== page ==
Denver’s creatives being crunched out of the market is just one of the major dilemmas in Denver. Here are nine more hot topics that could become burning issues in 2017 — and we plan to continue covering them all:
Homelessness: Denver’s Road Home was supposed to cure chronic homelessness in a decade. It didn’t, and now the chickens have come home to roost.
The 16th Street Mall: All too often, they’re roosting on the 16th Street Mall, and what was once a bright spot has become a blight on downtown.
Denver International Airport Redo: DIA has big plans for moving security and making over the Jeppesen Terminal. But does Denver really need another shopping mall?
I-70: While skiers slow traffic on I-70 West to a crawl, the action could be fast and furious once the Colorado Department of Transportation finally releases the long-postponed EIS on the Record of Decision for the I-70 East project in north Denver.
The National Western Complex: Yeehaw! The National Western Stock Show stampedes into Denver this week, stirring up plenty of dust — and questions about how that big new complex will be funded.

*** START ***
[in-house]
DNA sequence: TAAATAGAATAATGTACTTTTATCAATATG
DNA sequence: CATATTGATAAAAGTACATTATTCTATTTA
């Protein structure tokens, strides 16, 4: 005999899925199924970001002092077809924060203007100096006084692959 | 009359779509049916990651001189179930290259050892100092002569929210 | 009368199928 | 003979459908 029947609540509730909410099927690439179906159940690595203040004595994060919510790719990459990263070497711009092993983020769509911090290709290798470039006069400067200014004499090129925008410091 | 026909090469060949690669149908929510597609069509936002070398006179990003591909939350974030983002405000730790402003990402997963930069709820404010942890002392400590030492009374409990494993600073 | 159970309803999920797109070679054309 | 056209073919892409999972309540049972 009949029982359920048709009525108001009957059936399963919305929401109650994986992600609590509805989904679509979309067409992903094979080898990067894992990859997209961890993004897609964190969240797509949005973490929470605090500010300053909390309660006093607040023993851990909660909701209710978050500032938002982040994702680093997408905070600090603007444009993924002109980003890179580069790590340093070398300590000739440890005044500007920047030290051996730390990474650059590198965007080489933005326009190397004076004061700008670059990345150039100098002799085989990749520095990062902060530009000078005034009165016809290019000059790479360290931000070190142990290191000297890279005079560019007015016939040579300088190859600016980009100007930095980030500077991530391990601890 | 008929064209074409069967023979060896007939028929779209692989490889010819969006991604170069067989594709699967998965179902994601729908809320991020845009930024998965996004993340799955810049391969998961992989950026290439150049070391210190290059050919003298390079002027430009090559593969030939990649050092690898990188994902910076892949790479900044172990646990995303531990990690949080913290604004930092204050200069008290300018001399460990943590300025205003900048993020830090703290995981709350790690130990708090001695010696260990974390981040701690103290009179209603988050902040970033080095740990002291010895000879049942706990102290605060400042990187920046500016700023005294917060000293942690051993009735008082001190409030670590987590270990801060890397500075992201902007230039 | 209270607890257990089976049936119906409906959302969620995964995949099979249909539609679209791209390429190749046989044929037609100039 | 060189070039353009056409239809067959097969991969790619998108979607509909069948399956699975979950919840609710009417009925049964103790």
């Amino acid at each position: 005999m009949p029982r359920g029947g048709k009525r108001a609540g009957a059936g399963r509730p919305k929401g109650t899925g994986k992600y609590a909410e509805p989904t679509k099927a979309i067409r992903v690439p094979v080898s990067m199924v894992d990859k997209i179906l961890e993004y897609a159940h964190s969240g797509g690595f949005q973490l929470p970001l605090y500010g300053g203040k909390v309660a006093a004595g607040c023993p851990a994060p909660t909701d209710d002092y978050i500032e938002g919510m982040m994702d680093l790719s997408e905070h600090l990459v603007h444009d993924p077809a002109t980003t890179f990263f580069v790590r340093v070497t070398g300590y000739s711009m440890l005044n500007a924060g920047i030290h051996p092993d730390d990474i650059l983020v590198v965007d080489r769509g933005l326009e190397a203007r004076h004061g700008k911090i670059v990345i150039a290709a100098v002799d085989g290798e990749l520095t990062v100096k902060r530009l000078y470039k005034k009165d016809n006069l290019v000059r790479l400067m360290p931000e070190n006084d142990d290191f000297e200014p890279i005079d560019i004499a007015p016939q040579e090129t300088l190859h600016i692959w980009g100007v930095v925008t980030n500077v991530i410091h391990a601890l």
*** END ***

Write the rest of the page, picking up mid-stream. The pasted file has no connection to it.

The Denver Performing Arts Complex: The lodging tax that will help pay for the National Western Complex will also help pay for a redo at the Denver Performing Arts Complex. Maybe the bowels of Boettcher could become DIY space?
Marijuana Madness: Colorado got off to a smoking-fast start when it became the first state to sell legal recreational marijuana on January 1, 2014. But will California and the other states that legalized recreational pot in November steal our thunder — and market?
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The Environment: Signs from Washington, D.C., have environmentalists asking, “What the frack?” While they fight for clean air, clean water and clean politics, they would do well to remember that 2017 marks the 25th anniversary of the deal cut by the Department of Justice with Rockwell International, which had been accused of environmental crimes at Rocky Flats — the former nuclear-weapons plant that’s now set to become a wildlife refuge.
Native vs. Newcomer: Denver is still growing, and so is resentment over rising rents and increased traffic. In 2017, maybe all of Denver’s newer residents (say, anyone who wasn’t here before 1858) will realize that we’re all transplants.